Pearson Airport improvements? I don't think so ... Bad hotel room tippers
The folks at the Greater Toronto Airports Authority made a great show of things earlier this month, establishing a new logo and promising everything from new shops to posted wait times for security and baggage.
Those may come some day, but what people really want is improved service. And, so far, I don't see any signs of it.
I flew into Pearson Sunday night and the lineup at customs was terrible; snaking around and around. It took folks about 20 minutes to get down to the baggage carousel. That's far too long to make people stand around waiting to declare they brought back three bottles of wine from the Napa Valley instead of the set limit of two.
Mind you, there's little point in getting through customs quickly when it simply means you'll waste time standing around waiting for your luggage. I've flown many places in the world and there's no single airport I know of that has worse baggage service than Toronto Pearson. They might exist, but I haven't seen them. On Sunday, it took 39 minutes from the time my Air Canada flight from San Francisco reached the gate funtil the first piece of baggage from my flight to arrive, and that was for folks lucky enough to get the "priority" stickers owing to their frequent travels.
Undoubtedly, some folks had to wait closer to an hour for the final suitcases to tumble down a conveyor belt that repeatedly stopped moving on Sunday night. That's simply not acceptable, but it's standard at pearson. Occasionally bags arrive in a reasonable amount of time, but most of the time I end up waiting a good half-hour. Most other airports I visit, the wait is usually only 10 or 20 minutes.
So instead of worrying about posting the wait times for luggage, folks, how about skipping the fancy signs and getting the bags to people faster in the first place? And how about designing a new exit from the baggage terminal so you don't have to wait in line to hand in your customs form after you finally get your bag? Last night, there were some 200 people in line at various stages, all of them being funneled past two - TWO - customs officials. What a joke.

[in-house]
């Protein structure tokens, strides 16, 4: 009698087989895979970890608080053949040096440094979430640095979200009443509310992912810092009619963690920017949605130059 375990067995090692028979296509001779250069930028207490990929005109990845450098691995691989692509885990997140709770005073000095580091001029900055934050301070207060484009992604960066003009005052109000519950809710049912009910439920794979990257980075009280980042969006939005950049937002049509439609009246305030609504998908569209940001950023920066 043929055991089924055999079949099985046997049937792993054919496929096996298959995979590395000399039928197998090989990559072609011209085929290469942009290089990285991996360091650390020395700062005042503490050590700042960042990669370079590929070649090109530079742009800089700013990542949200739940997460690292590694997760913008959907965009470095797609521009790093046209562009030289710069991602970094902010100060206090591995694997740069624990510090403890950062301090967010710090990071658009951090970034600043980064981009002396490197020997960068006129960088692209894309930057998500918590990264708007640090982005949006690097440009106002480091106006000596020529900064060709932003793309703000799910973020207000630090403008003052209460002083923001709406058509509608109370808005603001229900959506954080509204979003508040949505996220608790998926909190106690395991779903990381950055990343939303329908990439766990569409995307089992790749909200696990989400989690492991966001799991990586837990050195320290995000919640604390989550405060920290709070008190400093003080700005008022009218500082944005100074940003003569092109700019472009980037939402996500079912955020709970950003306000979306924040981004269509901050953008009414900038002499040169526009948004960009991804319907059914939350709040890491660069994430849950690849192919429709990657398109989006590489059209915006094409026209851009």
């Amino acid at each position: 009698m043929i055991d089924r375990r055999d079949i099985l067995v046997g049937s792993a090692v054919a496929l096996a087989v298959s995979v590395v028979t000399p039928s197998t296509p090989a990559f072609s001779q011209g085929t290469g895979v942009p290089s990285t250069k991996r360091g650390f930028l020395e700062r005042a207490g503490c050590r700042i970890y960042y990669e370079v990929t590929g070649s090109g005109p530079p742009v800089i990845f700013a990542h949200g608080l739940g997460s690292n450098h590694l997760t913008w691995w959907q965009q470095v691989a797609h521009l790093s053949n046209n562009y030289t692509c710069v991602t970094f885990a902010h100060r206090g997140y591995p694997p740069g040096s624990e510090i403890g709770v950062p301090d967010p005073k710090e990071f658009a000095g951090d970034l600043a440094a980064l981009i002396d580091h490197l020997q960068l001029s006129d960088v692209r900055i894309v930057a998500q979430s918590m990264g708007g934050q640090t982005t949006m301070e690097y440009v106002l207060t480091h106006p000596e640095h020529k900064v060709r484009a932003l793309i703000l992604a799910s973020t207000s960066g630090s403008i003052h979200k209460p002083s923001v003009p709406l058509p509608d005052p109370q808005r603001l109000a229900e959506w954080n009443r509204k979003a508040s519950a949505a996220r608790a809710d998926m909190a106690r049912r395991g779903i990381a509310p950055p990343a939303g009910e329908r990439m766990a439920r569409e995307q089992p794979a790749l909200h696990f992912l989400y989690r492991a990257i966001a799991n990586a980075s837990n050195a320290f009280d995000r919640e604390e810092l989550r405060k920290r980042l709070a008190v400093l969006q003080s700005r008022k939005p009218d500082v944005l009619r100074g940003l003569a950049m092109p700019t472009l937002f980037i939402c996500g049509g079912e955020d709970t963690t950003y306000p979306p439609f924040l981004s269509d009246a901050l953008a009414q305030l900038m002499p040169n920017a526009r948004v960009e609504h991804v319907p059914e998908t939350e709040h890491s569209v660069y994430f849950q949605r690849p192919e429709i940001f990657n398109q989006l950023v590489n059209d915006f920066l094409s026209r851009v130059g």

The GTAA says it wants to start referring to airport users as "guests." I say it's time they start treating their guests with a little - no, make that a lot - more respect.
BOY WE'RE CHEAP
Spotted an item on cnn.com today that said, get this, 30 per cent of Americans tip the maids or cleaners at their hotel room.
THIRTY PER CENT? I'm no math whiz, but I'm pretty sure that means 70 per cent of Americans DON'T GIVE OUT TIPS AT ALL. And that's absolutely appalling.
My goodness, if you're going to spend $100 or even $40 (not in Canada, of course) on a hotel room, surely you can manage a toonie or two for those poor people who come in and have to clean up your mess. There's a reason we like arriving in a hotel room; the beds are made and the carpets are vacuumed and the bathroom fixtures are (usually) sanitized. Who on earth do you think does that work, people? And how much do you think they get paid?
Geez. I used to tip a couple dollars per night but have since upped that to $4 or $5 a night. It's not much to me, but it surely helps people earning minimum wage.
I'd be curious to see if a Canadian survey found similar results. I certainly would hope not.